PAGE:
What I've Learnt: Paul McCloskey, Managing Director at Stopford
Paul McCloskey runs Chester-based Stopford Information Systems, one of the leading providers of online booking solutions for local authorities.
This month, Stopford celebrated its 20th anniversary. In those two decades, they've helped clients - including a wide range of local authority, as well as names like BT and Nationwide - with services including e-business and eCommerce, software engineering, bespoke and mobile software development.
We sat down with Paul to find out the lessons he's learnt.
Which single daily habit or practice could you not do without?
Morning swimming. Although pool time can be a rarity when we’re visiting clients for demos and training, if I can find time I won’t miss out! A swim wakes me up in the morning and focuses me for the day ahead.
What's been your luckiest break?
Winning our first local authority client. In the early days of the business, we had to prove ourselves in the public sector marketplace and that proved to be no easy feat. It was really difficult to build up a reputation, stand out and get the confidence of these large councils.
When the opportunity came with the now-dissolved Cheshire County Council, it was almost as if all our handwork finally had its payoff, and we haven’t looked back since.
What's your best failure?
I don’t always accept failure, even when I probably should! I always want to make the best out of a situation even if it can be for nothing.
What is the best investment you've ever made, either financial or time?
The investment that comes to mind is the time I put into learning to scuba dive. I can’t recommend it enough.
I find it’s quite easy to get stuck into routines and have a need to draw your attention to a thousand different things, so going into a space away from all the noise and distractions can be amazingly eye-opening.
How would you describe your work/life balance?
Hectic but rewarding. Every week is a new challenge packed with client calls, exhibitions and training visits which can see me working from the office or home some weeks, and in another part of the country the next.
Even though work doesn’t always stop for the weekend, what’s important I’ve found is making the most of your time off after long weekdays. I always make sure to get some time in for my hobbies to reflect and reenergise for the week ahead.
Which book would you recommend others to read and why?
'The Hound of the Baskervilles' by Arthur Conan Doyle. Besides being a very good read, the book uses logic to make deductions and I was first introduced to this as a reluctant reader whilst a teenager!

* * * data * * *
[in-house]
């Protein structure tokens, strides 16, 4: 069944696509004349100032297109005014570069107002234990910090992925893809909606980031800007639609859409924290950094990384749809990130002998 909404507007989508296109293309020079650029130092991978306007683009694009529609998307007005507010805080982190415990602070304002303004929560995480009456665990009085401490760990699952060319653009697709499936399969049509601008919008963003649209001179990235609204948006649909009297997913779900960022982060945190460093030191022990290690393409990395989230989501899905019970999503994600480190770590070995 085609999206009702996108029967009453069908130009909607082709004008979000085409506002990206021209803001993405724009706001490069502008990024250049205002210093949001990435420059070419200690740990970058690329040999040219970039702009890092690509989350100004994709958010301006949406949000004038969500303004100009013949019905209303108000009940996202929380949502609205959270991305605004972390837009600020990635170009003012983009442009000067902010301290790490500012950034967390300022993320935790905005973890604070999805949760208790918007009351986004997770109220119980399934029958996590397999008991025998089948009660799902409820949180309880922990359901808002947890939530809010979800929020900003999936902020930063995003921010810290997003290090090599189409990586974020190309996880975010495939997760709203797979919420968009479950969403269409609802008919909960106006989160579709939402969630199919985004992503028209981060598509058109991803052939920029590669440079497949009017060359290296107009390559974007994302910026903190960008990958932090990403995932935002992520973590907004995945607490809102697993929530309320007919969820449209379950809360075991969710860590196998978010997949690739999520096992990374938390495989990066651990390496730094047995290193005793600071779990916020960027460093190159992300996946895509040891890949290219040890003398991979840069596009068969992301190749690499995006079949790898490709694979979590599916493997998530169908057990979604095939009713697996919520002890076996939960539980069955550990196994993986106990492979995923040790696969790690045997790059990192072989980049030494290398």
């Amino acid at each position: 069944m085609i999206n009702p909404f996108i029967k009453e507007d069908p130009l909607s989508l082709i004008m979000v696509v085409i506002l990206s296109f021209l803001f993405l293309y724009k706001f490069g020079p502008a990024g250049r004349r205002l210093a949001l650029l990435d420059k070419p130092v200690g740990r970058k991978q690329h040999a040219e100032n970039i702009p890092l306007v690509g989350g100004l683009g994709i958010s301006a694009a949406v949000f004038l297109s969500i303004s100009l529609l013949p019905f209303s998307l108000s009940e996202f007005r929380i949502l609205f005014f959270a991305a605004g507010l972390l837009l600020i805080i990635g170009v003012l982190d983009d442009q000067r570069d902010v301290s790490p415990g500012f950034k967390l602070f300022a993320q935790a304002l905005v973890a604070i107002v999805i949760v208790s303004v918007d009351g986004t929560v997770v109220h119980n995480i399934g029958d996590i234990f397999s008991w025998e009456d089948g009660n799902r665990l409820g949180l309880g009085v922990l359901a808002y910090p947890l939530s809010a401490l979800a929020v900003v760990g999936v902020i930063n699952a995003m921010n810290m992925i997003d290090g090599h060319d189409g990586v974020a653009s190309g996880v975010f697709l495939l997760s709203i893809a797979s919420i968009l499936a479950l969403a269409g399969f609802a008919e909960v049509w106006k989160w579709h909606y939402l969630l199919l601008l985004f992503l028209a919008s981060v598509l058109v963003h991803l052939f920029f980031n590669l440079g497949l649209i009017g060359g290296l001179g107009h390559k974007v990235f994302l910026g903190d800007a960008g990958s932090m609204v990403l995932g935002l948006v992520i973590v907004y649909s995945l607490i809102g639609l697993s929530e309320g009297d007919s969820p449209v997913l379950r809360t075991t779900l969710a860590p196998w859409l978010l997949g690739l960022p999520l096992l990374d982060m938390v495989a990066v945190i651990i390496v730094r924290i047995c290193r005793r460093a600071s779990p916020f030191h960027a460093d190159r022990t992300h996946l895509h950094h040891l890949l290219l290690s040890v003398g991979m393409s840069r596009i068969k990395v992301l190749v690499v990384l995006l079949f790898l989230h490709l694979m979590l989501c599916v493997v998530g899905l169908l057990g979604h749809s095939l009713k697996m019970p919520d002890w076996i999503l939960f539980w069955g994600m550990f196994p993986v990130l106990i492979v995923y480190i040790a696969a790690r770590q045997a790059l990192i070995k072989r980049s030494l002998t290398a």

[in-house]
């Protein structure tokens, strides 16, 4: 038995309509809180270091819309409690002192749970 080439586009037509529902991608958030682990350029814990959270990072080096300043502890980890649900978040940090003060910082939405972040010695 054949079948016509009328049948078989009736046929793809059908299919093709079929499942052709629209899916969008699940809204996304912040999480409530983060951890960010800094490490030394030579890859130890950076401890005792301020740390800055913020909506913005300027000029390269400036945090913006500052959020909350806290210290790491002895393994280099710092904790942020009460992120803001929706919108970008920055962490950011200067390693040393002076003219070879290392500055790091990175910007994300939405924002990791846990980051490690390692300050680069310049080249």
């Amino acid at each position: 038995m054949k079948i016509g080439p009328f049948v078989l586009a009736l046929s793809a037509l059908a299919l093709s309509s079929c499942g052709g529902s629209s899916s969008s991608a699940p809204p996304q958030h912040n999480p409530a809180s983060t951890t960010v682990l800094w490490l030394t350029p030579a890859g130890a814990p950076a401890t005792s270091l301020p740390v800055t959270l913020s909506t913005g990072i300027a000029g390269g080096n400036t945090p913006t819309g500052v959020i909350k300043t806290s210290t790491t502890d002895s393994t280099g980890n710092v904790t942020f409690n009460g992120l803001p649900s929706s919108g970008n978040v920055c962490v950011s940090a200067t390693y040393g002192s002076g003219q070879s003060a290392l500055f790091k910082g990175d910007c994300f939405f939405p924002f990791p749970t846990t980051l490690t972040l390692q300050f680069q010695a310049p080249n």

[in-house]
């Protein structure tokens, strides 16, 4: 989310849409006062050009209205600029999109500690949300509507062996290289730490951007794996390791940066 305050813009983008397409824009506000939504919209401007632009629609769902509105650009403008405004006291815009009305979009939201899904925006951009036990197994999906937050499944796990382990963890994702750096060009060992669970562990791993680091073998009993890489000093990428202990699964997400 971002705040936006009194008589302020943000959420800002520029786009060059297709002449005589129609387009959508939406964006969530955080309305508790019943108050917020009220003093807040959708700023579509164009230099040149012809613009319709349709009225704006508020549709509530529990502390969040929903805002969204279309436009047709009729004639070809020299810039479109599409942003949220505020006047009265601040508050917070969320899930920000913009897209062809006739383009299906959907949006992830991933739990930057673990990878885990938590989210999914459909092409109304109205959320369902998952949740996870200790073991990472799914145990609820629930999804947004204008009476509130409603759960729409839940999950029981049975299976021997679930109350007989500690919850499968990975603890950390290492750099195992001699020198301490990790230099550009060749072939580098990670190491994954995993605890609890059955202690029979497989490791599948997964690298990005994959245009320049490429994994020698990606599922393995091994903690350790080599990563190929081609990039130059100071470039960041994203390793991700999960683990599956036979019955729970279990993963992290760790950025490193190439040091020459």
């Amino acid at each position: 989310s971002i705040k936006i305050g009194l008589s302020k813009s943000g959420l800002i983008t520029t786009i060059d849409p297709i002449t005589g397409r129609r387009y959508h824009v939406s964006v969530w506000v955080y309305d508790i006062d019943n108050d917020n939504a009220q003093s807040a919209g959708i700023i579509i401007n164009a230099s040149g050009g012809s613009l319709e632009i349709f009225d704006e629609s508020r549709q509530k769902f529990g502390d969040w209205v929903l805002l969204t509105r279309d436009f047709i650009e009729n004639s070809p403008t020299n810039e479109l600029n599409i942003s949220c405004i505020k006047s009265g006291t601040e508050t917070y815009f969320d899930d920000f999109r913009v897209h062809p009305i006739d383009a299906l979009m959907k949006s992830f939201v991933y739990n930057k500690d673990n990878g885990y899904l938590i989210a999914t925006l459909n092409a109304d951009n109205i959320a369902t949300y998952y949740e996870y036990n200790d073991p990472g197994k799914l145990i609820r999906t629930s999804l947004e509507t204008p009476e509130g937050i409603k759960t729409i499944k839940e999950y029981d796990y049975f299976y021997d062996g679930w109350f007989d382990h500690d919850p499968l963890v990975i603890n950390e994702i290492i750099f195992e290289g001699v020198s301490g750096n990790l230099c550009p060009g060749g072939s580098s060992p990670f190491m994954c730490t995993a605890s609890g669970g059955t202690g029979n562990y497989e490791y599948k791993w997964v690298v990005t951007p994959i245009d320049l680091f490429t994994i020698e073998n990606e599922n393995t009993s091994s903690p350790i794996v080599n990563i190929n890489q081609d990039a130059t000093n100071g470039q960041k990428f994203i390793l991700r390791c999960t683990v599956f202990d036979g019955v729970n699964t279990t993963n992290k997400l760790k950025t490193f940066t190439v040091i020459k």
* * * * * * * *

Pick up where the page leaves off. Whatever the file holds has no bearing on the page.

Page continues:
The use of that logic to piece together events I found fascinating, and probably led to my interest in my chosen area.
What one piece of advice would you give your 21-year-old self?
Travel and don’t pass up on opportunities.
I’ve been lucky enough to travel to many places because of our line of work and the success we’ve had, but I know in the past I’ve had chances to visit somewhere new or do something different that I just couldn’t say yes to.
I’d tell my past self to look at every opportunity a little differently. Stop counting all the reasons you shouldn’t do something, and start making reasons why you should.
Who or what has had the single biggest influence on your working life?
Although there are a number of people I could point towards as a massive influence, I’ll avoid naming just one!
Instead I’ll give credit to my first computer, the BBC Micro B, for inspiring me to enter software development when I was older. It was the family computer at a time when having a home computer was far from a normal thing.
I remember it being easy to understand and tinker with, as I must have spent days on any coding and programming project that came to mind. The computer sparked my imagination back then and that same need to push the boundaries of software continues to motivate me today.
Tell us something about you that would surprise people.
I’m an avid Doctor Who collector! I have a library worth of DVDs, books and audiobooks across all the Doctors, with stories from Tom Baker’s Fourth Doctor being my favourite.
When we are travelling for demonstrations or training sessions as a team, I regularly make sure to recap the audiobook story to everyone beforehand, as that’s all they are going to hear on the way there!
What does success look like to you?
As much as I’ve tried to avoid clichés, being happy is the most honest measure of success I can think of.
There are loads of things that can influence how happy you are but what makes me happy is the ability to provide a good standard of living for my family. Ensuring they don’t have to worry about finances and have the most opportunities available to them is the height of success.